Edwy surnamed the Fair, eldest son of king Edmund, succeeded his uncle Eldred as king of England in 955, while his brother Edgar became viceroy of Mercia. Edwy had married Alfriga, the daughter of a noble matron, and was affectionately attached to his young wife. The monks, at the head of whom were Dunstan and archbishop Odo, had, during the reign of Eldred, exerted a great influence at the court; but the young king rejected their councils, and this appears to have made them jealous of Alfriga, believing her to be the cause of this change; and when, on the occasion of his coronation, the king left his court for a time, Dunstan, who had watched for an opportunity to revenge himself on the queen, rushed to her chamber, tore the king from her arms, and brought him back to his courtiers. In revenge for this indignity, Edwy not only banished Dunstan (956), but extended his hatred to the monks generally. Odo declared the marriage unlawful, carried the queen a prisoner to Ireland, and ordered her face to be branded with a red-hot iron. Her wounds soon healing, she recovered her former beauty, and returned to Gloucester. Here she was discovered by Odo's emissaries, and was treated with such cruelty as to cause her death. When Edwy attempted to resist this violence of the monks, Odo formed a conspiracy against him with Edgar, supported by the Mercians and Northumbrians, and he was deprived of the larger part of his kingdom — all England north of the Thames. He survived the partition of his kingdom only a few months, and died before the end of the year 959. While the monks represent king Edwy as licentious and a maladministrator, Huntingdon, who was no party in the quarrel, gives him a handsome character, reports that the country flourished under his administration, and that Odo and Dunstan became his enemies because he was unwilling to submit to the severity of monastic rulers. — Hoefer, Nouv. Biog. Gener. 15:692; Mackintosh, History of England, 1:55 sq.; Wright, Biographia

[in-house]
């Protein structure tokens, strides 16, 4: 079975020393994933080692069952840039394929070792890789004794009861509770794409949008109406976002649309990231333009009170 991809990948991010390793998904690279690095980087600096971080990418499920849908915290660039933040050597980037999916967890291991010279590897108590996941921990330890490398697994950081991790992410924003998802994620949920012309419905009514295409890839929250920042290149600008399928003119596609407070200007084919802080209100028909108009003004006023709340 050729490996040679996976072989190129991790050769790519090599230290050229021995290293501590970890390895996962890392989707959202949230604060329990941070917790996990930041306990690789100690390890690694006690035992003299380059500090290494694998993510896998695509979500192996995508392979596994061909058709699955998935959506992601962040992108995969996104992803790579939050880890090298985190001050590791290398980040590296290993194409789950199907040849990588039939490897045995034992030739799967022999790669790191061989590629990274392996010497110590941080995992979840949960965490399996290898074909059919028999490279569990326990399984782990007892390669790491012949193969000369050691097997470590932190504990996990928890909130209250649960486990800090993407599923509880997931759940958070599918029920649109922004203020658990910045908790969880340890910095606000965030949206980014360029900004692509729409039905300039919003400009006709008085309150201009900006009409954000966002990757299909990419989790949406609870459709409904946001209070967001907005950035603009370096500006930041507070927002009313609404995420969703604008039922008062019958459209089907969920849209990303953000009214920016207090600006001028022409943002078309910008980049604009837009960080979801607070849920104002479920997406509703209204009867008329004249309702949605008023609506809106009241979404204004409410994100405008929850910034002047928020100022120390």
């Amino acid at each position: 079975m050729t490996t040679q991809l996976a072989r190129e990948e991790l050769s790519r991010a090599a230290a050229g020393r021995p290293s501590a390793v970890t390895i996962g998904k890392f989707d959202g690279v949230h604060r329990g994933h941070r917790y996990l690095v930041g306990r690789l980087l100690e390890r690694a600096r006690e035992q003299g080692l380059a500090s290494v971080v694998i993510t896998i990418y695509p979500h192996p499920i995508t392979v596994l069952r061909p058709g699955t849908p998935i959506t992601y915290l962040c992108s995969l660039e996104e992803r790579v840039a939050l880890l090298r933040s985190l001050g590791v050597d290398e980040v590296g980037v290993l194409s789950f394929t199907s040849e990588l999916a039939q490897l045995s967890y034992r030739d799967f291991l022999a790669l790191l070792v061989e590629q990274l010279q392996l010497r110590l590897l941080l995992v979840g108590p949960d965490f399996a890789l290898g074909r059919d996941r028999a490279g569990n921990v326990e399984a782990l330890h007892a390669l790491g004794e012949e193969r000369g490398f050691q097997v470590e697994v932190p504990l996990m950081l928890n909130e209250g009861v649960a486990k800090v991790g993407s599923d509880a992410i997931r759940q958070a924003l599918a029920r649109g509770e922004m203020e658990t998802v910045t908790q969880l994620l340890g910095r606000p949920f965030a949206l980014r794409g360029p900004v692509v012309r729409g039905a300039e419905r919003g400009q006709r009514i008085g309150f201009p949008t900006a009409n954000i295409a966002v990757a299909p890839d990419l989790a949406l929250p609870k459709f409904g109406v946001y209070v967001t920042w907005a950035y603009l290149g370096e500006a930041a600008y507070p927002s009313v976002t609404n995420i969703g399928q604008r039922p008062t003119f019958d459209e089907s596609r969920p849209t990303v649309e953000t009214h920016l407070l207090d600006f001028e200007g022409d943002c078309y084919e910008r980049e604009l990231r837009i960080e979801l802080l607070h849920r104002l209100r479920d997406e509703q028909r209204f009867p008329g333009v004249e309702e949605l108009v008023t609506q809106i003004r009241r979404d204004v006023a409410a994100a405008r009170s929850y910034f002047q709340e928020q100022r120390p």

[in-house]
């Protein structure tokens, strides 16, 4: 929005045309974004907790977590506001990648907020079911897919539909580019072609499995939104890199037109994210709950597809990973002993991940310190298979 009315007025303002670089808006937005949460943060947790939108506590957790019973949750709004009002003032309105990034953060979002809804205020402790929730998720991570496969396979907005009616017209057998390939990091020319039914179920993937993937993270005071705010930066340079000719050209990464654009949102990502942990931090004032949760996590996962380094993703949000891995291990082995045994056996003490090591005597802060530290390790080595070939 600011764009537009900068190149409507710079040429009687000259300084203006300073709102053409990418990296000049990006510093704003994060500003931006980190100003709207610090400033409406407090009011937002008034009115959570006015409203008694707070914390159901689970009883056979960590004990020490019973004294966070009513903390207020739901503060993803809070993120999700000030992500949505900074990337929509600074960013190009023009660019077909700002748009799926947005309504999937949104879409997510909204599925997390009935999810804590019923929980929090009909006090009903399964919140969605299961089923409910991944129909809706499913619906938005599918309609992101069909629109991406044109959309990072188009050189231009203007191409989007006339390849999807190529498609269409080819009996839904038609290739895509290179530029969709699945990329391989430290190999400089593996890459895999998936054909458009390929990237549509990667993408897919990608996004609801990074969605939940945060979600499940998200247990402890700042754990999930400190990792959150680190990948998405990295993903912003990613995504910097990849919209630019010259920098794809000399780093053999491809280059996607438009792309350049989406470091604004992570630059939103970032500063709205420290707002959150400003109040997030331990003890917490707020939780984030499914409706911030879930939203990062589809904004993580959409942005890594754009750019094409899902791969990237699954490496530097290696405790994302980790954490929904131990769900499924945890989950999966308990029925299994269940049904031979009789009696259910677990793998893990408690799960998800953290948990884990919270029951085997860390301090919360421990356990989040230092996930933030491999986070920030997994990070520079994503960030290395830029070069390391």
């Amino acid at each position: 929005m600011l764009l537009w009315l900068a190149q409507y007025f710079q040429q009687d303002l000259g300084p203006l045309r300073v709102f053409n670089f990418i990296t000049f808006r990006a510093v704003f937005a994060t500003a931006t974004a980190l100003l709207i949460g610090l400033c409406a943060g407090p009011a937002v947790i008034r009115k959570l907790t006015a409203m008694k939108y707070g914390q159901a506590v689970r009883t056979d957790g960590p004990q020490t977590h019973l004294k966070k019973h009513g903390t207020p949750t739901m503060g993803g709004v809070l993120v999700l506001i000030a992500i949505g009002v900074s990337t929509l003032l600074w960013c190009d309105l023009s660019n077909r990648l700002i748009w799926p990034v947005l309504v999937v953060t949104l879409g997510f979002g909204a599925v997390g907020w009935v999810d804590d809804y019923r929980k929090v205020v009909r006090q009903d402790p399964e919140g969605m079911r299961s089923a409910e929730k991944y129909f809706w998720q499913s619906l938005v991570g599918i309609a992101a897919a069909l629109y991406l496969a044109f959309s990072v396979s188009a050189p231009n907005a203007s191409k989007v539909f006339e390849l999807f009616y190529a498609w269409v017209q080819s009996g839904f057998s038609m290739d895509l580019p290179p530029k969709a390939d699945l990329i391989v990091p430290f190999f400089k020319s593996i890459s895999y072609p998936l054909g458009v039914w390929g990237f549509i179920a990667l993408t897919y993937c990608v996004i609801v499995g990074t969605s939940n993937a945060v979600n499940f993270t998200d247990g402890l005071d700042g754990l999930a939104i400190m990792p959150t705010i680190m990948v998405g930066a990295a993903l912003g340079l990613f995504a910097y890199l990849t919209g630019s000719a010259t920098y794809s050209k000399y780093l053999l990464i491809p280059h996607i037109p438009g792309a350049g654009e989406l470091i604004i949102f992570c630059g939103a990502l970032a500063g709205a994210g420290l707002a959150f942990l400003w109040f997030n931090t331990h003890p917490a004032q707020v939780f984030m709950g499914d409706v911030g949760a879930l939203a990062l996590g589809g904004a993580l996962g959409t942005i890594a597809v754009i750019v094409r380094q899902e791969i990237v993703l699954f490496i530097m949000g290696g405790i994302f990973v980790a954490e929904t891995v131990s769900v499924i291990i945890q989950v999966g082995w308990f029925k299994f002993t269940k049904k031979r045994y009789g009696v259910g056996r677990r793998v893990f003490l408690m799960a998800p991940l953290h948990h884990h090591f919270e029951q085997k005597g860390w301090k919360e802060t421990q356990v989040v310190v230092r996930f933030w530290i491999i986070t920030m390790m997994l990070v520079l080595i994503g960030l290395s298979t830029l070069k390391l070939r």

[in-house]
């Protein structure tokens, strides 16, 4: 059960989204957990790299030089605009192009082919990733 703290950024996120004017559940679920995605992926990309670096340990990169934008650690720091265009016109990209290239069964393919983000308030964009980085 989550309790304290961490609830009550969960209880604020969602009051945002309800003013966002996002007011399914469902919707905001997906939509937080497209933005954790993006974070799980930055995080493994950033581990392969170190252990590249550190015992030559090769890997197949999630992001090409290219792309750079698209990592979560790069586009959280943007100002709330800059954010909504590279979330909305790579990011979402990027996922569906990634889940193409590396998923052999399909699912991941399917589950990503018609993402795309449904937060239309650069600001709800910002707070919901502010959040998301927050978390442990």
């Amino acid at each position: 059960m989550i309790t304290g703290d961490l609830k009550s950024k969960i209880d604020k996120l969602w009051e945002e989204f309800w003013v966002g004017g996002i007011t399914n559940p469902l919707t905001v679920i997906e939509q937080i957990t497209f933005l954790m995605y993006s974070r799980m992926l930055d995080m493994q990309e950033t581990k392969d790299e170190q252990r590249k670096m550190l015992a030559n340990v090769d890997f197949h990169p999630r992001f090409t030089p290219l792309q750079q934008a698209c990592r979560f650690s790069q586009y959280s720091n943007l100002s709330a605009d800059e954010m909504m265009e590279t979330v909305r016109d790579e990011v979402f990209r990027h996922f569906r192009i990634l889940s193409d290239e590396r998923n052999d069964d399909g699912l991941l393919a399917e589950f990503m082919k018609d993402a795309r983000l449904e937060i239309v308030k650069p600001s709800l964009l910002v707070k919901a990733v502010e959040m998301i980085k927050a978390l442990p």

Brit. Lit. (A.S.P.) 430 sq.; Collier, Ecclesiastes History, 1:430 sq.; Edinb. Rev. 25 and 42.

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